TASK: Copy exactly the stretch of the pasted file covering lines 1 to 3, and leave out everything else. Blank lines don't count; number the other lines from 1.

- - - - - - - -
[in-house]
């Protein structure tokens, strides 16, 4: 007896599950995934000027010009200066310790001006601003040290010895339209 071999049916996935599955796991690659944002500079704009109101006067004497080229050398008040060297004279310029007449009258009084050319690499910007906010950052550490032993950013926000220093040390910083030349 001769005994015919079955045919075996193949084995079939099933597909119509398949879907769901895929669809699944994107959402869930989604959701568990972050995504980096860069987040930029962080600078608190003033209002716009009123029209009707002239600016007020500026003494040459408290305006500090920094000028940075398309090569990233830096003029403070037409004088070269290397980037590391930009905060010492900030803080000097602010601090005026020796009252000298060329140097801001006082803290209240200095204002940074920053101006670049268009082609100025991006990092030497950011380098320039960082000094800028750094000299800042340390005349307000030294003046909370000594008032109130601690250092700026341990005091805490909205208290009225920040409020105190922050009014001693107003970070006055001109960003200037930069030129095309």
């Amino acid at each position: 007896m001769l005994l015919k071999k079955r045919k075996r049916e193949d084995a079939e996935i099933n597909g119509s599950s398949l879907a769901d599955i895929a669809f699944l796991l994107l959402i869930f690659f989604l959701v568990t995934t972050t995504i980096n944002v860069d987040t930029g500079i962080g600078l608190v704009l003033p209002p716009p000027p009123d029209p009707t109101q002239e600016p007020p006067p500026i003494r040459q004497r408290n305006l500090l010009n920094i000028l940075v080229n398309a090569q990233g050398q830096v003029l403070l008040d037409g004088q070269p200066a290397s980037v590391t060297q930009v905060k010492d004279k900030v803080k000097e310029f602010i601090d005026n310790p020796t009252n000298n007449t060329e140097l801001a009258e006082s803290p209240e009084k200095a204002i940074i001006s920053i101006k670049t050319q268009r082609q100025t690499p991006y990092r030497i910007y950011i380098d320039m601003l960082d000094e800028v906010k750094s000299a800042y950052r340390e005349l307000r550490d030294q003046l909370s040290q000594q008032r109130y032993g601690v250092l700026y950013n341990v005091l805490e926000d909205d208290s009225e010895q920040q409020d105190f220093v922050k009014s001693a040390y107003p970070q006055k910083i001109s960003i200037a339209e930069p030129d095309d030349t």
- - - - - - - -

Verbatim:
[in-house]
């Protein structure tokens, strides 16, 4: 007896599950995934000027010009200066310790001006601003040290010895339209 071999049916996935599955796991690659944002500079704009109101006067004497080229050398008040060297004279310029007449009258009084050319690499910007906010950052550490032993950013926000220093040390910083030349 001769005994015919079955045919075996193949084995079939099933597909119509398949879907769901895929669809699944994107959402869930989604959701568990972050995504980096860069987040930029962080600078608190003033209002716009009123029209009707002239600016007020500026003494040459408290305006500090920094000028940075398309090569990233830096003029403070037409004088070269290397980037590391930009905060010492900030803080000097602010601090005026020796009252000298060329140097801001006082803290209240200095204002940074920053101006670049268009082609100025991006990092030497950011380098320039960082000094800028750094000299800042340390005349307000030294003046909370000594008032109130601690250092700026341990005091805490909205208290009225920040409020105190922050009014001693107003970070006055001109960003200037930069030129095309």
């Amino acid at each position: 007896m001769l005994l015919k071999k079955r045919k075996r049916e193949d084995a079939e996935i099933n597909g119509s599950s398949l879907a769901d599955i895929a669809f699944l796991l994107l959402i869930f690659f989604l959701v568990t995934t972050t995504i980096n944002v860069d987040t930029g500079i962080g600078l608190v704009l003033p209002p716009p000027p009123d029209p009707t109101q002239e600016p007020p006067p500026i003494r040459q004497r408290n305006l500090l010009n920094i000028l940075v080229n398309a090569q990233g050398q830096v003029l403070l008040d037409g004088q070269p200066a290397s980037v590391t060297q930009v905060k010492d004279k900030v803080k000097e310029f602010i601090d005026n310790p020796t009252n000298n007449t060329e140097l801001a009258e006082s803290p209240e009084k200095a204002i940074i001006s920053i101006k670049t050319q268009r082609q100025t690499p991006y990092r030497i910007y950011i380098d320039m601003l960082d000094e800028v906010k750094s000299a800042y950052r340390e005349l307000r550490d030294q003046l909370s040290q000594q008032r109130y032993g601690v250092l700026y950013n341990v005091l805490e926000d909205d208290s009225e010895q920040q409020d105190f220093v922050k009014s001693a040390y107003p970070q006055k910083i001109s960003i200037a339209e930069p030129d095309d030349t």